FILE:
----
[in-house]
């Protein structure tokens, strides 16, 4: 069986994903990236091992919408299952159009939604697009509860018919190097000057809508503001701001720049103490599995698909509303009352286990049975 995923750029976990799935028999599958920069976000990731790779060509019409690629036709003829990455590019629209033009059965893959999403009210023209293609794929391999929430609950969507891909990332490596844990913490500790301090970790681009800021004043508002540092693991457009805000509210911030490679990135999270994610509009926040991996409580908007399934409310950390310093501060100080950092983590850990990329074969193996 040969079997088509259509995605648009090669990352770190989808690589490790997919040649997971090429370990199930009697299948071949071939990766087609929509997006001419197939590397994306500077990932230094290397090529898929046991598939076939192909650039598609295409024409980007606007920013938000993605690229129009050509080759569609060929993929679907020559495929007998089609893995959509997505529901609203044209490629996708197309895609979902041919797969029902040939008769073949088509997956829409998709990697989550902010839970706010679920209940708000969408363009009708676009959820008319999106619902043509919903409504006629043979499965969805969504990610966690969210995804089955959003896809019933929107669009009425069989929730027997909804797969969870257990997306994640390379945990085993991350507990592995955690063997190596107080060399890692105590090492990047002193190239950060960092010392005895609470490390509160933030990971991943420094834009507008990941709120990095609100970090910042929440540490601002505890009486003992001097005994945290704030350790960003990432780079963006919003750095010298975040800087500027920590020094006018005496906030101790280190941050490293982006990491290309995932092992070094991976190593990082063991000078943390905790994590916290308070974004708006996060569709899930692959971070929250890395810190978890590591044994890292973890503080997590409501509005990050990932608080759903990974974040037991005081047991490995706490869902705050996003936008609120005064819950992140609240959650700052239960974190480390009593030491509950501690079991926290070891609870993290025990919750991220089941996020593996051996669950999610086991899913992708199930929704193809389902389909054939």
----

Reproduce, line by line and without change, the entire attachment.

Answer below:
[in-house]
């Protein structure tokens, strides 16, 4: 069986994903990236091992919408299952159009939604697009509860018919190097000057809508503001701001720049103490599995698909509303009352286990049975 995923750029976990799935028999599958920069976000990731790779060509019409690629036709003829990455590019629209033009059965893959999403009210023209293609794929391999929430609950969507891909990332490596844990913490500790301090970790681009800021004043508002540092693991457009805000509210911030490679990135999270994610509009926040991996409580908007399934409310950390310093501060100080950092983590850990990329074969193996 040969079997088509259509995605648009090669990352770190989808690589490790997919040649997971090429370990199930009697299948071949071939990766087609929509997006001419197939590397994306500077990932230094290397090529898929046991598939076939192909650039598609295409024409980007606007920013938000993605690229129009050509080759569609060929993929679907020559495929007998089609893995959509997505529901609203044209490629996708197309895609979902041919797969029902040939008769073949088509997956829409998709990697989550902010839970706010679920209940708000969408363009009708676009959820008319999106619902043509919903409504006629043979499965969805969504990610966690969210995804089955959003896809019933929107669009009425069989929730027997909804797969969870257990997306994640390379945990085993991350507990592995955690063997190596107080060399890692105590090492990047002193190239950060960092010392005895609470490390509160933030990971991943420094834009507008990941709120990095609100970090910042929440540490601002505890009486003992001097005994945290704030350790960003990432780079963006919003750095010298975040800087500027920590020094006018005496906030101790280190941050490293982006990491290309995932092992070094991976190593990082063991000078943390905790994590916290308070974004708006996060569709899930692959971070929250890395810190978890590591044994890292973890503080997590409501509005990050990932608080759903990974974040037991005081047991490995706490869902705050996003936008609120005064819950992140609240959650700052239960974190480390009593030491509950501690079991926290070891609870993290025990919750991220089941996020593996051996669950999610086991899913992708199930929704193809389902389909054939």